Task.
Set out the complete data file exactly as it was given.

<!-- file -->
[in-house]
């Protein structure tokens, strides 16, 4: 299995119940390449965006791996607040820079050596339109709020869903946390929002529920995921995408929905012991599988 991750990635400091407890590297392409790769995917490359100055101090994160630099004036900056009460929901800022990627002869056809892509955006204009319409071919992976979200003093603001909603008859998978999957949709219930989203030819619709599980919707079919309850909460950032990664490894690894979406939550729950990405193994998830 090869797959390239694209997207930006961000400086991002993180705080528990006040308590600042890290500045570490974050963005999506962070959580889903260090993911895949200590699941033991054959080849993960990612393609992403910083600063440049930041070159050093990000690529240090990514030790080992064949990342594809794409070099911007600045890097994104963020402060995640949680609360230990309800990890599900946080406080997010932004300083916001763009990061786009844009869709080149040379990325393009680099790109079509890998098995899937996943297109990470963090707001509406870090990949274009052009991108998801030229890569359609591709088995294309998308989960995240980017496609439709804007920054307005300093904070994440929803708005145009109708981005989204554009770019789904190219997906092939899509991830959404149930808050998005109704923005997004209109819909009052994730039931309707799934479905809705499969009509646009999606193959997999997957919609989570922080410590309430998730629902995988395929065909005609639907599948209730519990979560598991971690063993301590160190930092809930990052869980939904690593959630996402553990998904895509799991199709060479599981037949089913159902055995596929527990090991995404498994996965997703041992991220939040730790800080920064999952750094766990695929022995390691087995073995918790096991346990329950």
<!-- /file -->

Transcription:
[in-house]
């Protein structure tokens, strides 16, 4: 299995119940390449965006791996607040820079050596339109709020869903946390929002529920995921995408929905012991599988 991750990635400091407890590297392409790769995917490359100055101090994160630099004036900056009460929901800022990627002869056809892509955006204009319409071919992976979200003093603001909603008859998978999957949709219930989203030819619709599980919707079919309850909460950032990664490894690894979406939550729950990405193994998830 090869797959390239694209997207930006961000400086991002993180705080528990006040308590600042890290500045570490974050963005999506962070959580889903260090993911895949200590699941033991054959080849993960990612393609992403910083600063440049930041070159050093990000690529240090990514030790080992064949990342594809794409070099911007600045890097994104963020402060995640949680609360230990309800990890599900946080406080997010932004300083916001763009990061786009844009869709080149040379990325393009680099790109079509890998098995899937996943297109990470963090707001509406870090990949274009052009991108998801030229890569359609591709088995294309998308989960995240980017496609439709804007920054307005300093904070994440929803708005145009109708981005989204554009770019789904190219997906092939899509991830959404149930808050998005109704923005997004209109819909009052994730039931309707799934479905809705499969009509646009999606193959997999997957919609989570922080410590309430998730629902995988395929065909005609639907599948209730519990979560598991971690063993301590160190930092809930990052869980939904690593959630996402553990998904895509799991199709060479599981037949089913159902055995596929527990090991995404498994996965997703041992991220939040730790800080920064999952750094766990695929022995390691087995073995918790096991346990329950």